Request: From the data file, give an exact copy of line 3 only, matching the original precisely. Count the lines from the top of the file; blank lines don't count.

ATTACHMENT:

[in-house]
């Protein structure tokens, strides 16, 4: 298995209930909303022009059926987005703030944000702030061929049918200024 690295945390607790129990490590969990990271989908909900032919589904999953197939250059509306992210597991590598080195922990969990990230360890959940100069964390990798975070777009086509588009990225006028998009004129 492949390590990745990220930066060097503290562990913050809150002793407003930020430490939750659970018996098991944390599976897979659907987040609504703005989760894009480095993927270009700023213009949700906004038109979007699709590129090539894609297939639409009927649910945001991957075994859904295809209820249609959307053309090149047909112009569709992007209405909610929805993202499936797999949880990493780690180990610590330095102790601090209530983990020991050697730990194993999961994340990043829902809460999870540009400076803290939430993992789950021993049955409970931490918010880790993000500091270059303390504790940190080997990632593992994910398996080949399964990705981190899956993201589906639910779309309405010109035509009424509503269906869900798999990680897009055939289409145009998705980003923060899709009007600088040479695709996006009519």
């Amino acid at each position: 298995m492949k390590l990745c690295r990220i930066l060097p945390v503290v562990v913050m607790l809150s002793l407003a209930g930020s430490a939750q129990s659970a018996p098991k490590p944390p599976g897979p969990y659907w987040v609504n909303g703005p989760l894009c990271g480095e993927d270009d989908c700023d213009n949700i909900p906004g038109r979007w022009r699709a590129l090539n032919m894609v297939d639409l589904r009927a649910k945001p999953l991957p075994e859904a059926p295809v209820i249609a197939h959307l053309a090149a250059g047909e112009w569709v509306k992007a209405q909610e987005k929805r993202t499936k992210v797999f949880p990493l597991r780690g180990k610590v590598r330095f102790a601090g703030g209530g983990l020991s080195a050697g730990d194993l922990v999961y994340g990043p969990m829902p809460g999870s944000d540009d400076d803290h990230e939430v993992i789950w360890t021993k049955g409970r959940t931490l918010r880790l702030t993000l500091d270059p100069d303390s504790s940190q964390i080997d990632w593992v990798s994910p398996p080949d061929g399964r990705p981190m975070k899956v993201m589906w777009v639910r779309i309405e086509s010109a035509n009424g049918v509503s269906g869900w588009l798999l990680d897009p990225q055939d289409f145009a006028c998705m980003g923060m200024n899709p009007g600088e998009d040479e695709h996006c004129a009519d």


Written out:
């Amino acid at each position: 298995m492949k390590l990745c690295r990220i930066l060097p945390v503290v562990v913050m607790l809150s002793l407003a209930g930020s430490a939750q129990s659970a018996p098991k490590p944390p599976g897979p969990y659907w987040v609504n909303g703005p989760l894009c990271g480095e993927d270009d989908c700023d213009n949700i909900p906004g038109r979007w022009r699709a590129l090539n032919m894609v297939d639409l589904r009927a649910k945001p999953l991957p075994e859904a059926p295809v209820i249609a197939h959307l053309a090149a250059g047909e112009w569709v509306k992007a209405q909610e987005k929805r993202t499936k992210v797999f949880p990493l597991r780690g180990k610590v590598r330095f102790a601090g703030g209530g983990l020991s080195a050697g730990d194993l922990v999961y994340g990043p969990m829902p809460g999870s944000d540009d400076d803290h990230e939430v993992i789950w360890t021993k049955g409970r959940t931490l918010r880790l702030t993000l500091d270059p100069d303390s504790s940190q964390i080997d990632w593992v990798s994910p398996p080949d061929g399964r990705p981190m975070k899956v993201m589906w777009v639910r779309i309405e086509s010109a035509n009424g049918v509503s269906g869900w588009l798999l990680d897009p990225q055939d289409f145009a006028c998705m980003g923060m200024n899709p009007g600088e998009d040479e695709h996006c004129a009519d």